The Skeptic Visits a Shaman

The Skeptic Visits a Shaman

After heartbreak, writer Rebecca Green finds healing—and her spirit animal—in a place she never expected.

Photo Credit: Gary Seronik

I’m lying on a padded table, clutching two heavy stones. A didgeridoo vibrates inches from my body, sending chills through my toes. Tears flow as I try to stop caring about my smeared mascara. I have to be at work soon. I don’t want anyone to know that I visited a shaman.

A month earlier, a man I loved told me he could no longer “push himself” to be attracted to me. He had warned me when we met that he usually lost interest after sex and that he had rarely slept with the same woman twice. But since his last failed relationship, he had sought enlightenment from a shaman in the Peruvian jungle, and so he promised that he was different now. Seduced by my own fragile heart’s reawakening, I believed him. We had sex once, and he never wanted to touch me again.

We dragged out the relationship for a few more painful, chaste weeks, but his interest never returned. One afternoon, he announced with compassionate contempt that it was over.

I called my psychiatrist, renewed my Prozac prescription—and then threw all the pills away. I didn’t want to be on antidepressants. I wanted to grieve properly. I started seeing my therapist twice a week. I wrote letters to my wounded inner child, took a mindfulness seminar, and read psychology books, but the pain wouldn’t go away.

I don’t believe in chakras. I don’t detox or juice or meditate. But I envied the numb joy of the man who had hurt me. On a desperate whim, I asked him to recommend a spiritual healer. He told me about David, a local shaman.

A week later, David and I sit in the healing room of his Eagle Rock bungalow. Elk skulls and whale bones adorn the terra-cotta walls. Dream catchers flutter at the open windows. Broad-shouldered and blond, David tells me that I’m haunted by family trauma. That I attract weirdos who want me to mother them. That my dad is controlling and my mom plays the martyr. He tells me I’ve blurred the boundaries between self and other. This is all true.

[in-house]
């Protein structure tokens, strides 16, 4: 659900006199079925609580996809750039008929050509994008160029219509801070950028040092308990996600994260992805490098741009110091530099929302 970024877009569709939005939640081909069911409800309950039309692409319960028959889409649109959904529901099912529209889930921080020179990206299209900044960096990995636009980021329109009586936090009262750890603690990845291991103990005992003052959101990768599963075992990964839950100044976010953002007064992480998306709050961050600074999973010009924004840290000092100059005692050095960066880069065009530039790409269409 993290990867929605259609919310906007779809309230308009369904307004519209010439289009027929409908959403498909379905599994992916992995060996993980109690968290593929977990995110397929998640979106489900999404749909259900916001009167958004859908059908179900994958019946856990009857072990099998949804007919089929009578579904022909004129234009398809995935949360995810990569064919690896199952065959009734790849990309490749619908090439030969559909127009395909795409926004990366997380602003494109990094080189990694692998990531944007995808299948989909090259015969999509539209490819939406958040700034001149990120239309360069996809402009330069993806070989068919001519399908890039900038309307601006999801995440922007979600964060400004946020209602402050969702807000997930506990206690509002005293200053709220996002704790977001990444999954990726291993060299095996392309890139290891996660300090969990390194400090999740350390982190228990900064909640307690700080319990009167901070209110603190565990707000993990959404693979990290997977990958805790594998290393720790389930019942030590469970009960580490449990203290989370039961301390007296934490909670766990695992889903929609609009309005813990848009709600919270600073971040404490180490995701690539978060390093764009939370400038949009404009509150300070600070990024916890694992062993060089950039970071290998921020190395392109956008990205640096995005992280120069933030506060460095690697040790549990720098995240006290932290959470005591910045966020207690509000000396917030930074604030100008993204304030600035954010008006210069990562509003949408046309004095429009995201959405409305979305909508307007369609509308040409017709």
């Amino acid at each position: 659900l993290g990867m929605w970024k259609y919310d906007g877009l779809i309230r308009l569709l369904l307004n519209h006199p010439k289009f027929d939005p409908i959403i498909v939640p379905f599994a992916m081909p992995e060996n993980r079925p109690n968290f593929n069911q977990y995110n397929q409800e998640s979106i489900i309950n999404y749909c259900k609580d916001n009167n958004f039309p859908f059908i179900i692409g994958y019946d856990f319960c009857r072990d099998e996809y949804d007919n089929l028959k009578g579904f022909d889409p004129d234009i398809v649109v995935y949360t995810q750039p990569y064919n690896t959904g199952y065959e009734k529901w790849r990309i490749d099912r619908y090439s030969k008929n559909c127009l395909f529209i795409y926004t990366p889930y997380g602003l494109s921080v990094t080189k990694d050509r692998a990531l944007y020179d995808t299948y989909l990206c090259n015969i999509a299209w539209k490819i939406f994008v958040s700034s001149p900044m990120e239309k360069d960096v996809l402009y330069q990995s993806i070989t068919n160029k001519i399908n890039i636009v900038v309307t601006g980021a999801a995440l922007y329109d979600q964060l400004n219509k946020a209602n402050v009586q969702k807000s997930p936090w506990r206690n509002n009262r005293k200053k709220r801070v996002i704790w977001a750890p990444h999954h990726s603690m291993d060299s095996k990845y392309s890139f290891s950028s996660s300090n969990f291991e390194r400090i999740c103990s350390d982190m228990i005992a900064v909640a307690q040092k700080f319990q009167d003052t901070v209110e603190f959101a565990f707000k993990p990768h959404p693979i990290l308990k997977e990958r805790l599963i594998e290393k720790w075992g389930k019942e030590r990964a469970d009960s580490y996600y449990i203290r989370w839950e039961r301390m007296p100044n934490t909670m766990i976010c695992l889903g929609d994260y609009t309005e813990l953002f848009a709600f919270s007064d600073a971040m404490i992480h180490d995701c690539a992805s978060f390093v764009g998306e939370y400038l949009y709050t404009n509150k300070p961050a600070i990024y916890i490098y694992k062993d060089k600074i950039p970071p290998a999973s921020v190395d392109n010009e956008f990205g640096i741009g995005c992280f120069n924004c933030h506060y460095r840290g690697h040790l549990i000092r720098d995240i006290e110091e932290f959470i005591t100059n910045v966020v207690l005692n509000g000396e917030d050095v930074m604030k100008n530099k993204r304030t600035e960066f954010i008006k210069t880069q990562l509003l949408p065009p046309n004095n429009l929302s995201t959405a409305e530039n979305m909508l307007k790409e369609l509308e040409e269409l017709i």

I lie on the healing table. David places a small, heavy stone in each of my hands and covers me with woven Navajo blankets. He tells me to breathe: two deep breaths in, filling the diaphragm and then the upper chest, then one slow breath out. He tells me to use only my mouth, as the nose connects us to the brain—the enemy of healing. For several minutes, I just breathe.

David asks me what I love about myself. I say two true things: my ability to be alone and my adventurous spirit. He is silent. Then I say: my connection to animals. He becomes interested. I tell him about Tyrone, my Jack Russell terrier who is sick for the first time in his 13 and a half years. David asks whether I’m aware that my dog is not just a dog but also a spirit. I say yes but feel phony. Doesn’t everyone believe their dog is more than a dog?

David says Tyrone’s illness began with my broken heart. The timing is right. He tells me that Tyrone is taking on my pain to protect me. He tells me to send psychic messages to Tyrone that it’s OK to just be a dog.